When Verizon Wireless had launched 4G LTE devices around a year ago, those devices commanded premium price points, launching at around $250-$300. Thanks to the maturing 4G LTE technology, more carriers into the LTE space, and competition, we’re beginning to see prices for devices softening, which will hopefully lead to more adoption of LTE devices and services, making fast wireless mobile broadband both accessible and ubiquitous.
Though Verizon Wireless, which has the largest LTE footprint of any U.S. carrier, is still commanding premium prices for its smartphones, new-comers to the LTE space like rival carrier AT&T are asking less for their devices. Today, at CES, AT&T announced six new Android 4G LTE devices and 2 new 4G LTE Windows Phone 7 smartphones. Of those devices, two Android phones are priced very affordably at $50 with a two-year contract. The Samsung Exhilarate, an eco-friendly phone made from environmentally-friendly parts, and the Pantech Burst, which has great specs save for the WVGA display in an era of HD screens, are both priced and targeted at mainstream consumers.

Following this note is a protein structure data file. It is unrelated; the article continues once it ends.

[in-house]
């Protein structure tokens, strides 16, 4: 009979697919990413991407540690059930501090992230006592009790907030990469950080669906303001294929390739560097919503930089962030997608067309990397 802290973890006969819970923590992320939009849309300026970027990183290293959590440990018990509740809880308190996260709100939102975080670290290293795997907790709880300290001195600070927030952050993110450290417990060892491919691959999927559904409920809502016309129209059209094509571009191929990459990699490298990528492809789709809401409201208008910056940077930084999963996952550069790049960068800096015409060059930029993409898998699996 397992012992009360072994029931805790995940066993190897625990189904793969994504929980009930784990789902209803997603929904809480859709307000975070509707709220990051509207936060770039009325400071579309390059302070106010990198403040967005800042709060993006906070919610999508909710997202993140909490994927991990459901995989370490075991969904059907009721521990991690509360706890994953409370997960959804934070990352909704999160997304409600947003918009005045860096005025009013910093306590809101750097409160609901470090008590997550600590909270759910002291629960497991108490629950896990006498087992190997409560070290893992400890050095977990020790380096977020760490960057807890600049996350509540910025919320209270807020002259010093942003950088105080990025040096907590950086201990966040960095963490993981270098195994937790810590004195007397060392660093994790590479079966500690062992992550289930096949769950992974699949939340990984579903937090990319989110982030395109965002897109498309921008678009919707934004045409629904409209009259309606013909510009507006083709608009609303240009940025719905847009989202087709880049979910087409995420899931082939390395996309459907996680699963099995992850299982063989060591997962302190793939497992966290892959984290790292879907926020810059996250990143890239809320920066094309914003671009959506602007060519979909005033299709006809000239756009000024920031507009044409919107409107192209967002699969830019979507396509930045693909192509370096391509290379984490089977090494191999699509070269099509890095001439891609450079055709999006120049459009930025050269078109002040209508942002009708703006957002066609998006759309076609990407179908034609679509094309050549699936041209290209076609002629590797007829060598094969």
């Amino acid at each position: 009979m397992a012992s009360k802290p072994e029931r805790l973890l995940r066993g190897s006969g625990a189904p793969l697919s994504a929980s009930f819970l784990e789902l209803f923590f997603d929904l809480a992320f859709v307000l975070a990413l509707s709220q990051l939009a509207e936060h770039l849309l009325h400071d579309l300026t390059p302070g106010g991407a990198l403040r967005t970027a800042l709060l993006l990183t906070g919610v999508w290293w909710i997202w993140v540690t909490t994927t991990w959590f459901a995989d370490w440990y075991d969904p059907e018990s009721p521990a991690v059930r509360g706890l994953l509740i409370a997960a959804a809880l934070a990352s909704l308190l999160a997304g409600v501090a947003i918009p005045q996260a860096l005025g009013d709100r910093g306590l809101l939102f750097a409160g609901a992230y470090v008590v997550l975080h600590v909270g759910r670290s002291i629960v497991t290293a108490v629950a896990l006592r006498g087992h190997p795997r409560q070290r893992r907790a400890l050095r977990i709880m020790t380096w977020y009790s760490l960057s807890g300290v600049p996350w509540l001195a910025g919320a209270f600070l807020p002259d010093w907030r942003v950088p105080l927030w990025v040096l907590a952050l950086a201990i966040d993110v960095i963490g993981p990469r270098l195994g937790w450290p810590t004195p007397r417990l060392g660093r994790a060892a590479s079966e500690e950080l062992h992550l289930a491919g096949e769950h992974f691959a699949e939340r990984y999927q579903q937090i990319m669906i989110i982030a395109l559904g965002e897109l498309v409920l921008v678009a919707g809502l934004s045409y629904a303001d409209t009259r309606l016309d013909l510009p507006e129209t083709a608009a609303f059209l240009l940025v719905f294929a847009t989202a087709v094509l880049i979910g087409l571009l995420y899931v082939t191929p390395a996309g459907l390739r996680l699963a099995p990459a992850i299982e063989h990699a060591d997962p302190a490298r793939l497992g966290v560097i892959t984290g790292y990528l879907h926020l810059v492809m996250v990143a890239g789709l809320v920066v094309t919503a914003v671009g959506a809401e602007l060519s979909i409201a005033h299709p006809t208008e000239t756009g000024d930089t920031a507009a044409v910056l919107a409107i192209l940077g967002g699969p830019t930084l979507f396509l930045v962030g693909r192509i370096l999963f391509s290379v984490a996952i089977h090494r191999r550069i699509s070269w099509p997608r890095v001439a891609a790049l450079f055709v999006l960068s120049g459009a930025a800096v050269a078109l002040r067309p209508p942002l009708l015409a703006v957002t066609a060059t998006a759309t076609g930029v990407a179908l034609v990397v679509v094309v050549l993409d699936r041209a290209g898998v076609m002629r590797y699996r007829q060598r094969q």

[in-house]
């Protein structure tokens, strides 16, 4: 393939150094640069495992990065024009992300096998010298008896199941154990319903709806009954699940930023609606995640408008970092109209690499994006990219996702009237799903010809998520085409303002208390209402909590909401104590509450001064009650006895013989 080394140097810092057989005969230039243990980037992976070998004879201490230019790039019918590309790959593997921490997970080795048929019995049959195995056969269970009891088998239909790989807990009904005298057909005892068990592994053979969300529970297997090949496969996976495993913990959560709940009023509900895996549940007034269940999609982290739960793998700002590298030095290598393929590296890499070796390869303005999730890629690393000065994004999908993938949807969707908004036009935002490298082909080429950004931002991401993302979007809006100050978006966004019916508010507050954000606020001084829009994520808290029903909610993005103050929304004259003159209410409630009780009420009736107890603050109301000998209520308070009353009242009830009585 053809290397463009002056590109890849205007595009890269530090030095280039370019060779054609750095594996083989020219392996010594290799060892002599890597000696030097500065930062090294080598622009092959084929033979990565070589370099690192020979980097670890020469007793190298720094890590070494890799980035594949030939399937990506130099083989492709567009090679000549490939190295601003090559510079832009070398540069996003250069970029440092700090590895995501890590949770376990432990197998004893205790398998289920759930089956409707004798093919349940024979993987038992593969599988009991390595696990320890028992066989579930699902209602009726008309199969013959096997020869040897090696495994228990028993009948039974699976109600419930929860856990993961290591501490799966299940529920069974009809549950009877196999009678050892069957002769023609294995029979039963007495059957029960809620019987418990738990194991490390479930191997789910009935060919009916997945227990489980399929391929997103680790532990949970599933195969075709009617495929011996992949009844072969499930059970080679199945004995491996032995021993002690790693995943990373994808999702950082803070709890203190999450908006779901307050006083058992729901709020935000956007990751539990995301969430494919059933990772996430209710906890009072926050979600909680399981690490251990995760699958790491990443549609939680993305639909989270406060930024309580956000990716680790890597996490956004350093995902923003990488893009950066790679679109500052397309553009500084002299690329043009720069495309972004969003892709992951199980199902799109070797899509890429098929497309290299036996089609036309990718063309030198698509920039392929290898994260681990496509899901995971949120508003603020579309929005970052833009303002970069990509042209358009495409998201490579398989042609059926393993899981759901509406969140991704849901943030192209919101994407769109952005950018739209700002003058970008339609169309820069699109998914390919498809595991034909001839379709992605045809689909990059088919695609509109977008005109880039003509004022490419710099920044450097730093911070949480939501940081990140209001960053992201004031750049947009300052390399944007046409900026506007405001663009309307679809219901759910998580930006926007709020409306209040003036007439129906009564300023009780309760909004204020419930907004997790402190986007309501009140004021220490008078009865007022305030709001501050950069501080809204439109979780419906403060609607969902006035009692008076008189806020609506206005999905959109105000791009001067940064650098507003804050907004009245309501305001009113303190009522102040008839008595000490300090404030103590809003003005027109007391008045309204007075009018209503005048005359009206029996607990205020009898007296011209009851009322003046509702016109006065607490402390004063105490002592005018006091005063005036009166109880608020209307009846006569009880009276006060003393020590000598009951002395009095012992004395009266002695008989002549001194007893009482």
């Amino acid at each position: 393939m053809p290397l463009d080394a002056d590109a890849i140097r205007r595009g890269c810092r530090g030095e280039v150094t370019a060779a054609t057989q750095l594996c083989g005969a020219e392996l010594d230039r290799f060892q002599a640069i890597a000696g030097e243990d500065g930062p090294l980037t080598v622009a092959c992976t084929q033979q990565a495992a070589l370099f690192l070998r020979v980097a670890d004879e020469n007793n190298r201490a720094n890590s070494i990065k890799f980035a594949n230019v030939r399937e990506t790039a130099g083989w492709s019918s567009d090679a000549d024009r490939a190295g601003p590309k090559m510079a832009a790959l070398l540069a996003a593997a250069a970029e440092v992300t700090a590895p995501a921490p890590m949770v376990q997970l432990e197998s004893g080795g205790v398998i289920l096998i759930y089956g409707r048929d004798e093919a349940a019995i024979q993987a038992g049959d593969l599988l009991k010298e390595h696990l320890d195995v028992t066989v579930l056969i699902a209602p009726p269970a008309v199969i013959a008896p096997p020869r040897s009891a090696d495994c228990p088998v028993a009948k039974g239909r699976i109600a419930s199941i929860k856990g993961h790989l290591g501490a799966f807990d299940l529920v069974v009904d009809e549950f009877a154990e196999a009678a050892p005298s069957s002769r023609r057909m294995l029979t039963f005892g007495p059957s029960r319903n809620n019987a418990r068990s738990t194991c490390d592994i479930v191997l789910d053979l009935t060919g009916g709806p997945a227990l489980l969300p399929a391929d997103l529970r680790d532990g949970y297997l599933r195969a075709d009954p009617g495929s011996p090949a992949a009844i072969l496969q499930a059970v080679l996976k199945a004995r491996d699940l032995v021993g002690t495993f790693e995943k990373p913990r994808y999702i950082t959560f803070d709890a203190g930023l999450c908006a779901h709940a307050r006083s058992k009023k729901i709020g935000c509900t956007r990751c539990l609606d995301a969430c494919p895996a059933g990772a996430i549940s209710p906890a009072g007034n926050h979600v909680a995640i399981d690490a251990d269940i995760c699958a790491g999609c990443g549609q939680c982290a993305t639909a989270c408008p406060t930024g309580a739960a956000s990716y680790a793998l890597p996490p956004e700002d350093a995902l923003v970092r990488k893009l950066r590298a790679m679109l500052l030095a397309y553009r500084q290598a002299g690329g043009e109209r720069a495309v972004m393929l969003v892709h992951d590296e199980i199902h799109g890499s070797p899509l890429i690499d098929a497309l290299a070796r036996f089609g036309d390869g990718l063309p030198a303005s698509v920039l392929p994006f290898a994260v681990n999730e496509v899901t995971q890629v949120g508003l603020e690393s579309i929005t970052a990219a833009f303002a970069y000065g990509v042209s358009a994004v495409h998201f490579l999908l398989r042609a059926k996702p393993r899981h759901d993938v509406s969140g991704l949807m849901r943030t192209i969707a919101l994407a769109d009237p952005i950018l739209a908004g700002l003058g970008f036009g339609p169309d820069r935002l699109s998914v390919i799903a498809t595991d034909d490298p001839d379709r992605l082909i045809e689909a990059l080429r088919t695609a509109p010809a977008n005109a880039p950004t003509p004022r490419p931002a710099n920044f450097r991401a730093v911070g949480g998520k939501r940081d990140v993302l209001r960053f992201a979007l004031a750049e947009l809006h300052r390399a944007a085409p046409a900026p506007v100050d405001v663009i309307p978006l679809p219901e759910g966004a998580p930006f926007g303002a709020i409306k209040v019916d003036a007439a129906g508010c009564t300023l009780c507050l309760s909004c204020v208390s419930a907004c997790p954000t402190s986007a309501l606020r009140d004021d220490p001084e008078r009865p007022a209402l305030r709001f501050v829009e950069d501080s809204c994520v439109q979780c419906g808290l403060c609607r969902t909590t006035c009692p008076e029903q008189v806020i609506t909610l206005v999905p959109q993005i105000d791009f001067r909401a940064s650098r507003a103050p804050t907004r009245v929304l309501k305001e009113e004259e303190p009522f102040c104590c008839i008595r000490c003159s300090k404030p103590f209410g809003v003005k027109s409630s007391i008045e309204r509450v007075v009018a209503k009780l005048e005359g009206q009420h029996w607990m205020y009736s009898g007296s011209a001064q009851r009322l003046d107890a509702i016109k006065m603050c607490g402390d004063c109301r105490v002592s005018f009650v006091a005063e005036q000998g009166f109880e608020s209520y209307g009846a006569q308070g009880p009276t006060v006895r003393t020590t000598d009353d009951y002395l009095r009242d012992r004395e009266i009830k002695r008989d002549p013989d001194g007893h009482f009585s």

The only downside right now with choosing AT&T compared to Verizon is that AT&T’s footprint is much smaller and is still growing.
On the Verizon side, though the carrier had initially focused its launch efforts on tier one high-end smartphones and tablets, it is now also introducing more affordable devices that start in the $100 price range. Devices like the Pantech Breakout and Samsung Stratosphere are among the most affordable ones on Verizon’s network at this time.
Another entry into the LTE space is Sprint, which had announced 3 new devices–two smartphones and a multi-modal mobile hotspot–which will hopefully drive down the price of LTE devices as there will be more choices and competition in the market.